Should Wages Go Up with Inflation?
Your living expenses are going up, but your income is not. Does your employer owe you a cost-of-living raise?
What are your thoughts on inflation? Should wages go up with inflation? Are companies obligated to give cost-of-living raises?
— Jennifer, Kentucky
Good question, Jennifer. Inflation should be on the mind of anyone who is carefully about money. It should also be on the mind of anyone who determines employee pay.
Inflation is an unfortunate and unavoidable part of modern financial life that gradually makes our money less valuable over time. You notice inflation when your utility bills go up, when gasoline gets more expensive, when rents increase and when you see higher prices at grocery stores or restaurant menus.
It’s easy to get wrapped up in economic theory when talking about inflation, and we won’t go down that road. There are some basic principles that guide us, though. In slow economic times, inflation tends to be low, hovering around or below 1% a year. When the economy is really humming, inflation reaches a higher rate. But government organizations and banks like the Federal Reserve do their best to make sure that inflation rates don’t become so high that they negatively impacts the economy. They don’t always do a perfect job.
As an individual worker, inflation can put you in a tough spot. It drives up the prices of the goods, services and commodities that you count on the most. And unless you get raises to match the cost of living, there’s nothing you can do about it.
While prices are going up, your income may not be.
And while those prices can increase suddenly at any time of year, your income probably does not. If you work for a set wage or salary, you may only get an opportunity for a raise once a year or so. Some companies don’t even give raises that often. So while prices are going up, your income may not be. That begs the question — should wages go up with inflation?
Many companies realize inflation is putting pressure on their employees’ budgets and try to compensate for this by offering periodic “cost-of-living” raises. These raises aren’t based on performance or advancement; they’re simply attempts to account for inflation and keep your real income consistent. Some companies will match these raises to the exact rate of inflation, while others may just ballpark it.
It’s obviously great when companies give cost of living raises to employees. And it seems that most managers, bosses and business leaders should want to do this. But life isn’t always that easy. Sometimes companies are in such a financial squeeze that they can’t afford to give even small raises. Other times you have managers that don’t understand the value of keeping good employees happy.
In the recession of the last decade, inflation was been pretty low, but many companies saw drastic drops to revenue and profit. Some owners struggled to simply keep the doors open. In very tight financial times, something as small as a cost of living raise can make the difference between solvency and insolvency. If your company has been battling just to stay afloat, I wouldn’t blame your boss for not matching inflation for a year or two. And if you’re concerned about the situation, have a conversation with your managers. Ask if they will commit to raising salaries once revenues return to normal.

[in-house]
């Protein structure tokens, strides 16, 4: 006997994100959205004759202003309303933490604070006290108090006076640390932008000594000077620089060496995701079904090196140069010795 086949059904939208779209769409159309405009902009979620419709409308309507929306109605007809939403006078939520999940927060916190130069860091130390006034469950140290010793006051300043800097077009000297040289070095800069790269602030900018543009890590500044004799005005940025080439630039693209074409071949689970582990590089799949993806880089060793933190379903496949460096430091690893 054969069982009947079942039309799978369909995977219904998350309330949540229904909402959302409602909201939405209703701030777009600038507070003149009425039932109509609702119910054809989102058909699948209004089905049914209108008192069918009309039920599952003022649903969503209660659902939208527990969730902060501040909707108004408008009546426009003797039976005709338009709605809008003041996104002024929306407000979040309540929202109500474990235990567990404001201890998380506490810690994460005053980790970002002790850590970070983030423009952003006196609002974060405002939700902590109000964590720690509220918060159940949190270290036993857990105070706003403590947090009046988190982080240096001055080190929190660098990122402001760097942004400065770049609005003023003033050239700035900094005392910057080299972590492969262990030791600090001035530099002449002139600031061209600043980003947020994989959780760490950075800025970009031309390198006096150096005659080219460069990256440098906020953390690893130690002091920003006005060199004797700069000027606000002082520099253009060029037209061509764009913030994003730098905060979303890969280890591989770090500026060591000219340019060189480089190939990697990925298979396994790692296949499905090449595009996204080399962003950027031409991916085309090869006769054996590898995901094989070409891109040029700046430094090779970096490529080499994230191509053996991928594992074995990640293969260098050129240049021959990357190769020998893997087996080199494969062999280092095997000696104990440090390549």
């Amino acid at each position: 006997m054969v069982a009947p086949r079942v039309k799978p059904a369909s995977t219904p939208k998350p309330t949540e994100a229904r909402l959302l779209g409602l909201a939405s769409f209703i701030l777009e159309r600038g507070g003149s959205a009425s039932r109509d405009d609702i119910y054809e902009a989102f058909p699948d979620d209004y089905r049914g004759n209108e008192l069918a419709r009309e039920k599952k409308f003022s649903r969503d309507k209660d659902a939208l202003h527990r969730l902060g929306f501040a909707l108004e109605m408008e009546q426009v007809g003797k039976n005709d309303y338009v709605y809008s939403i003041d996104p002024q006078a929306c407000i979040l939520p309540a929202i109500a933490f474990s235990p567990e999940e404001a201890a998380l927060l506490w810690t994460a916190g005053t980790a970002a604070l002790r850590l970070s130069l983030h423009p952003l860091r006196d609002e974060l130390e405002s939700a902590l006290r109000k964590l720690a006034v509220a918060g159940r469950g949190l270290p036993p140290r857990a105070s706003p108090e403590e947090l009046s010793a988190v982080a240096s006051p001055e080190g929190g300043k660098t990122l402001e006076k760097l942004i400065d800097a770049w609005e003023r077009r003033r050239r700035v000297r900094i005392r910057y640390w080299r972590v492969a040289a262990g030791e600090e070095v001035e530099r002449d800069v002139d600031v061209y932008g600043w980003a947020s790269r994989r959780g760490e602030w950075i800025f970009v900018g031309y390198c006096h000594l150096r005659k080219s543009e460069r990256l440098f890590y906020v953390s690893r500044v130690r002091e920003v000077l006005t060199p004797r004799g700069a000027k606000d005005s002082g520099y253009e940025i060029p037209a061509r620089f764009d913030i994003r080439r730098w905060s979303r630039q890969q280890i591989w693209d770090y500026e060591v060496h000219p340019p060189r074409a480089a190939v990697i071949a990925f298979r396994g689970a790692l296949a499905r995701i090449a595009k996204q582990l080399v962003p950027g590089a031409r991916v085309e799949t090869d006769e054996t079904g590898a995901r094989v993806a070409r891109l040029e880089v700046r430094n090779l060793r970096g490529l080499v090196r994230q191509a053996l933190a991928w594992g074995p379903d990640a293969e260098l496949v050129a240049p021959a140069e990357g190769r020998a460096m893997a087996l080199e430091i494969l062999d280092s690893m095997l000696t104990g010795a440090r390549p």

Business is Booming — Should Wages Go Up with Inflation?
What if this isn’t your company’s situation though — what if business is booming and profits are growing? In that case, yes, your employer should be increasing your wage to match inflation.
You could make a good argument that a profitable company has an ethical obligation to do this. it also makes a lot of sense from a business and management standpoint. If employees know their company is succeeding but don’t see that reflected in their paychecks, they’re eventually going to become frustrated, disgruntled or bitter. If this goes on long enough, it will affect their work, which will in turn begin to drag down the company’s performance. The manager of a successful company should see pay raises as an essential part of maintaining employee morale and ensuring future success.
Good managers are always looking for opportunities to increase employee compensation, not looking for opportunities to tamp it down.
Companies that succeed do so in large part because they have great employees, and wise managers make sure to reward those employees. This means promoting people who show promise, offering raises for increased training or skills and even giving raises to people based on the experience and expertise that they’ve gained while working for the company. Good managers are always looking for opportunities to increase employee compensation, not looking for opportunities to tamp it down.
If you’re in a situation where your income is not keeping up with inflation, it could be time to work on growing that income. You can ask for a raise, pursue a promotion, take on new responsibilities or get additional training. If none of those opportunities are available to you, it could be time to look for a new job… somewhere you can thrive and advance.
So, should wages go up with inflation? Ideally, yes. If yours aren’t, perhaps it’s time to think about a career change.
Managing Money in Uncertain Times
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